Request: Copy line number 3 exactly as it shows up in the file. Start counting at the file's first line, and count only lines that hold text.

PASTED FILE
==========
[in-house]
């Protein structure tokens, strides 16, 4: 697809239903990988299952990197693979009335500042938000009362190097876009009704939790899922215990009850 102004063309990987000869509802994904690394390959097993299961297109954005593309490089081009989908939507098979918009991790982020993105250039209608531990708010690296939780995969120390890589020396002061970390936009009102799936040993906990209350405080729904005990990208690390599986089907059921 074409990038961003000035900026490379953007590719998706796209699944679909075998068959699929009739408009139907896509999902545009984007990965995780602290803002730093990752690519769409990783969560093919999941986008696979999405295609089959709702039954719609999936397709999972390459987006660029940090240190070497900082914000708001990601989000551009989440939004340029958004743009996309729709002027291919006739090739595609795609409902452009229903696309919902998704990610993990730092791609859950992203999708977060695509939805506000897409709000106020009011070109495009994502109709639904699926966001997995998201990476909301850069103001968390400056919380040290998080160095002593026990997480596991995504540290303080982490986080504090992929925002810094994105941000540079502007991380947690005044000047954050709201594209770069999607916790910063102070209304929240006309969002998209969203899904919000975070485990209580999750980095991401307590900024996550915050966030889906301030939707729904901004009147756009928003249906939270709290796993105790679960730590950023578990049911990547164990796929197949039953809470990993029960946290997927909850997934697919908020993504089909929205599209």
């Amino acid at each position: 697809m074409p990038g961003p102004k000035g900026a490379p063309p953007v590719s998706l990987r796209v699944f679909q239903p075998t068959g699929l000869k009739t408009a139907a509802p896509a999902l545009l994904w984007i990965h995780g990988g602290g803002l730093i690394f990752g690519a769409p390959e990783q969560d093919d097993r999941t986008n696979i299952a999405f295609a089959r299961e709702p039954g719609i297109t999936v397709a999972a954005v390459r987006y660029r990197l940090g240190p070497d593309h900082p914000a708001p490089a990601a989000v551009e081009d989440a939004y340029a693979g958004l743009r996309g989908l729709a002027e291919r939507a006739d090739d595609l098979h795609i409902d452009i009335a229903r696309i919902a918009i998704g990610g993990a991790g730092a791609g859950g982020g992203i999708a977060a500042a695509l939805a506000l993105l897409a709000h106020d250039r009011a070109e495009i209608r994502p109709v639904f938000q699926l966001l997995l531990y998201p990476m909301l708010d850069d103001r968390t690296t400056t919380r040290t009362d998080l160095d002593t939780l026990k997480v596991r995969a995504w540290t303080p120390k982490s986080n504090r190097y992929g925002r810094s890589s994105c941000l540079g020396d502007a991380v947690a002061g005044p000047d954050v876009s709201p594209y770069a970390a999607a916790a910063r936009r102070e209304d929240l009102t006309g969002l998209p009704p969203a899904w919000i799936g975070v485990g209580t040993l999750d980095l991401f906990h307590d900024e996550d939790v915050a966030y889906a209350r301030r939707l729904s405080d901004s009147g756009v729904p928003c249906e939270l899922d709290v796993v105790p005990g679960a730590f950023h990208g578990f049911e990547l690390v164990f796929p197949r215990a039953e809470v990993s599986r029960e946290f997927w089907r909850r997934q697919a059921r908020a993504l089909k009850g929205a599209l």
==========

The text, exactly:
């Amino acid at each position: 697809m074409p990038g961003p102004k000035g900026a490379p063309p953007v590719s998706l990987r796209v699944f679909q239903p075998t068959g699929l000869k009739t408009a139907a509802p896509a999902l545009l994904w984007i990965h995780g990988g602290g803002l730093i690394f990752g690519a769409p390959e990783q969560d093919d097993r999941t986008n696979i299952a999405f295609a089959r299961e709702p039954g719609i297109t999936v397709a999972a954005v390459r987006y660029r990197l940090g240190p070497d593309h900082p914000a708001p490089a990601a989000v551009e081009d989440a939004y340029a693979g958004l743009r996309g989908l729709a002027e291919r939507a006739d090739d595609l098979h795609i409902d452009i009335a229903r696309i919902a918009i998704g990610g993990a991790g730092a791609g859950g982020g992203i999708a977060a500042a695509l939805a506000l993105l897409a709000h106020d250039r009011a070109e495009i209608r994502p109709v639904f938000q699926l966001l997995l531990y998201p990476m909301l708010d850069d103001r968390t690296t400056t919380r040290t009362d998080l160095d002593t939780l026990k997480v596991r995969a995504w540290t303080p120390k982490s986080n504090r190097y992929g925002r810094s890589s994105c941000l540079g020396d502007a991380v947690a002061g005044p000047d954050v876009s709201p594209y770069a970390a999607a916790a910063r936009r102070e209304d929240l009102t006309g969002l998209p009704p969203a899904w919000i799936g975070v485990g209580t040993l999750d980095l991401f906990h307590d900024e996550d939790v915050a966030y889906a209350r301030r939707l729904s405080d901004s009147g756009v729904p928003c249906e939270l899922d709290v796993v105790p005990g679960a730590f950023h990208g578990f049911e990547l690390v164990f796929p197949r215990a039953e809470v990993s599986r029960e946290f997927w089907r909850r997934q697919a059921r908020a993504l089909k009850g929205a599209l």